Ihlseng Cottage was constructed in 1898 as a faculty residence, and the first person to inhabit the cottage was Professor Magnus Ihlseng, the first Dean of the School of Mines. After Ihlseng resigned in 1900, he sold the cottage back to the College, and the residence continued to house successive Deans of the College of Mines until 1914.
A scarlet fever outbreak in 1913 necessitated the establishment of a hospital on Penn State’s campus. In 1914, Ihlseng Cottage was converted into an infirmary and in 1915, Penn State hired Dr. Warren E. Forsythe as the resident college physician in what was then called the “College Health Service.” College Health Service opened on January 15, 1915.
The conversion of Ihlseng House into an infirmary was supervised by Dr. Forsyth and cost $5,000, which was raised from private philanthropy. The first floor included a waiting room, the physician’s private office, an operating room, and dispensary and health service laboratory. The second floor was room and equipment for six patient beds.
It was free for students to receive medical attention from 9 a.m. to 12 on Tuesdays and Thursdays, and on Saturday evenings from 7 to 8. It cost $1.25 per day for each bed patient, a small fee for surgical operations and special examinations, $0.50 for a daytime visit to a student’s room, and $1.00 for a nighttime visit. All proceeds went to the maintenance fund for the health service, and the health service also got funding from the $4.00 annual fee that all students paid to the department of physical education; the “gymnasium fee.”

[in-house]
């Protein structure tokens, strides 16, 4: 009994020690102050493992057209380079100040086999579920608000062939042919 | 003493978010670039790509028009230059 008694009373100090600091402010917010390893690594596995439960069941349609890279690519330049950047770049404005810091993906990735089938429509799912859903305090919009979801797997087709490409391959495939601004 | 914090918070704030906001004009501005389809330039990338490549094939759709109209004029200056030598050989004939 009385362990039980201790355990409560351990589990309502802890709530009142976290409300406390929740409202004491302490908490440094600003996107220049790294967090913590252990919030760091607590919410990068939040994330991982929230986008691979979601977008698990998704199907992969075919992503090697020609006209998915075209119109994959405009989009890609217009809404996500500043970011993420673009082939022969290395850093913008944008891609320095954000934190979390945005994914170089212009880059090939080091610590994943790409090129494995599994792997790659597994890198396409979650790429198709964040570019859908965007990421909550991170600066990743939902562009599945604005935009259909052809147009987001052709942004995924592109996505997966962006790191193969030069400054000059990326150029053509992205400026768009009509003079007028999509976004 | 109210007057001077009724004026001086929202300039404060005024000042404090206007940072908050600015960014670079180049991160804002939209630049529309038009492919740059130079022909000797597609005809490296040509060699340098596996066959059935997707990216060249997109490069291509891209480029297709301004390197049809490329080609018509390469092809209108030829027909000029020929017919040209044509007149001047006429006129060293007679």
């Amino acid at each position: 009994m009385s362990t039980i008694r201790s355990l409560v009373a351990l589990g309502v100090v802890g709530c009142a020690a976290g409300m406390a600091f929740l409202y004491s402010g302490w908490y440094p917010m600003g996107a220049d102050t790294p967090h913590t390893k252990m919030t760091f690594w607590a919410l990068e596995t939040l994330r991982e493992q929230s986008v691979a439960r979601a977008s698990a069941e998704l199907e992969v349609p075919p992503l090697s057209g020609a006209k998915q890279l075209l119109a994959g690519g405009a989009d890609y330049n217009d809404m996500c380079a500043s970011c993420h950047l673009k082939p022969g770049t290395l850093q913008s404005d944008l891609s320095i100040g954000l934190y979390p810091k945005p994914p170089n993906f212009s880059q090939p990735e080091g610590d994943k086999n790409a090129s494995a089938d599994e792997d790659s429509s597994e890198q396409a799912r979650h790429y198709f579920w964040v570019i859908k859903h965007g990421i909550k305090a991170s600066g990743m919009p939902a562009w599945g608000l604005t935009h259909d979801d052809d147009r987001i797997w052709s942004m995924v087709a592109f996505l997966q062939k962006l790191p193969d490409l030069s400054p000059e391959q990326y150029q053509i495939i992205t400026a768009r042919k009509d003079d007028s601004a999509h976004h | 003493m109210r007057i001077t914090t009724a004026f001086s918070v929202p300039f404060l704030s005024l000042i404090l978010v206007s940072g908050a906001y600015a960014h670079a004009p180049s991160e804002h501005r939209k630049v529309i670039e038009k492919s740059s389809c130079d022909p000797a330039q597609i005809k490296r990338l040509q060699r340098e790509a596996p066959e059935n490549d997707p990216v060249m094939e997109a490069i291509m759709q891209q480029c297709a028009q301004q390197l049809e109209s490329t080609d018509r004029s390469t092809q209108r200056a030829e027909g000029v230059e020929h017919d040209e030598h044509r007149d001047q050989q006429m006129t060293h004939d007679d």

In the first year of operation, Dr. Forsythe and two nurses handled over 11,000 patients, 200 of which resulted in overnight stays. The Health Services Building, as it was called, was used for this purpose until 1929.